· Education: for a summary of your education
· Certification: for a summary of your certifications

Speaking of certifications: Make sure to not only include all your licenses and certifications on your resume but also the fine details:

· Full title of license or certification and certifying body
· License certification number
· Date license was obtained & date it expires (if applicable)
· Significations and state of licensure (unless it’s a compact license)

3. The good. The bad. The obvious.

Make sure you’ve spell, and grammar checked your resume as over 50% of hiring managers will toss that resume straight into the trash if they see any basic errors. Use a service like Reverso, Grammar Check, or Language Tool to check your work.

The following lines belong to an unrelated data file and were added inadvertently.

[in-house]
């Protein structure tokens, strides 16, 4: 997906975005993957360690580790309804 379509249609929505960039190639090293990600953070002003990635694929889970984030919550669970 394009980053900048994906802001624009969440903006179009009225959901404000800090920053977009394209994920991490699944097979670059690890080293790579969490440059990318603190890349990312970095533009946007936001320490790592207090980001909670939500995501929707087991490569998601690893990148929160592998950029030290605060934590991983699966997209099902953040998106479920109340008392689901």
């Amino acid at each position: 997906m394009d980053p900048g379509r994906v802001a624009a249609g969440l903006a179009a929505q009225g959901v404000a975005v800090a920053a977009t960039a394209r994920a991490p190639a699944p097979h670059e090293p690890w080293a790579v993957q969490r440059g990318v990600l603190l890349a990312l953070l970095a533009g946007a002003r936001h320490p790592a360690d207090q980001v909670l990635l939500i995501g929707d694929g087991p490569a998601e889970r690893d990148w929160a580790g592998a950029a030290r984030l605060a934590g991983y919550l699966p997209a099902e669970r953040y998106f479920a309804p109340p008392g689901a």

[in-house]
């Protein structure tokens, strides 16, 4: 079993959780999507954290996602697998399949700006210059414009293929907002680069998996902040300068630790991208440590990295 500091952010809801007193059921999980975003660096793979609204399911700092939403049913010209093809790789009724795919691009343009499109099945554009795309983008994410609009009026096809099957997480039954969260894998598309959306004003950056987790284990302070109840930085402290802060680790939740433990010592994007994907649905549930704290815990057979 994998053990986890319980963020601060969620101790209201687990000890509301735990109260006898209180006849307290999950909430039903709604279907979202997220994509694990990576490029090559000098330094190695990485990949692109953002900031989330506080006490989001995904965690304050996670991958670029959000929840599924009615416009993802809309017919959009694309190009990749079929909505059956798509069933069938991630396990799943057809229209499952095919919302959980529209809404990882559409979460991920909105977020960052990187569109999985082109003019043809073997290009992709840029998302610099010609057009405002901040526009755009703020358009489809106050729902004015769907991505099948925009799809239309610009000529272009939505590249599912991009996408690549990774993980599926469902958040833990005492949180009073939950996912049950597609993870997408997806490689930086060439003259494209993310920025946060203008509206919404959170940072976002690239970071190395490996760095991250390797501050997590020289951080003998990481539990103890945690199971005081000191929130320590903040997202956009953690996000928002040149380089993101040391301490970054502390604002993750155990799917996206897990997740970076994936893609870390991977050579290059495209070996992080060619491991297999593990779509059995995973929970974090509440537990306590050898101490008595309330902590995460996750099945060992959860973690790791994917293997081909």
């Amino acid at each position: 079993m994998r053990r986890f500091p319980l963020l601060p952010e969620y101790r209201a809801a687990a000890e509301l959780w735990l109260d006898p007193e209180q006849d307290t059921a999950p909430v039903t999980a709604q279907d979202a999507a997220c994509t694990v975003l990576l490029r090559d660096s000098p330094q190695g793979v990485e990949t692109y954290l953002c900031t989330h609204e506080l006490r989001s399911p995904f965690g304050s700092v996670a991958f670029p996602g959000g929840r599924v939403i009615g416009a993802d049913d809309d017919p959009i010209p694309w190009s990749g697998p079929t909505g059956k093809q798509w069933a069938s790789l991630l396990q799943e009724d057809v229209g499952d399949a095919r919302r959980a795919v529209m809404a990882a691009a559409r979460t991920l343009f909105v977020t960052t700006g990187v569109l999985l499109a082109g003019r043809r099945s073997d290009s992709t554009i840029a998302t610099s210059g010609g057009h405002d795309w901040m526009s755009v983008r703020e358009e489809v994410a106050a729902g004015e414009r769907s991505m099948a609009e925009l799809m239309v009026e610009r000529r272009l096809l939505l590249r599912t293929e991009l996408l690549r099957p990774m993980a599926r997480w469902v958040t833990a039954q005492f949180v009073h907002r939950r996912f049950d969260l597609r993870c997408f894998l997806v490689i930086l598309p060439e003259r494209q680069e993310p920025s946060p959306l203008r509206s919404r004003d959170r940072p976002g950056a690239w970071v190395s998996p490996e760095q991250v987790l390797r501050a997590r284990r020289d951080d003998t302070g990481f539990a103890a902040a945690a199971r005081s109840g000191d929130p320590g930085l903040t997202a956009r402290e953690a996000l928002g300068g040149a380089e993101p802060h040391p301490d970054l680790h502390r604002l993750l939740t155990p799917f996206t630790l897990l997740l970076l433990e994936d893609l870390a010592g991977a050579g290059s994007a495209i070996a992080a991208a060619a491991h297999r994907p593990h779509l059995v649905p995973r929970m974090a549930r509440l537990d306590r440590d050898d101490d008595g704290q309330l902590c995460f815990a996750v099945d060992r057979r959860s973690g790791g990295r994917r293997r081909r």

4. Be selective with your words.

Whenever possible, chose action words to make your resume more impactful. Instead of saying: Three years of experience as the leader of a team of four Med/Surg nurses, say: Supervised four Med/Surg nurses for three years. Some powerful words to include could be:

Advocated, Certified, Coordinated, Influenced, Regulated, Volunteered, Consolidated, Delegated, Initiated, Overhauled, Restored, Spearheaded, Bolstered, Demonstrated, Improved, Modernized, Upgraded, Arranged, Documented, Systemaitized

5. Forget the 1-Page Rule.

It’s time to get down into the details. Never has there been a travel nurse resume that was considered to long. Travel nursing is a unique career and you will have many “short-term” positions that will not be viewed negatively. Make sure to encompass as much detail as you can for each of your positions. This includes things like: qualifications and awards, managerial experience and style, and if applicable, statistics that quantify your success.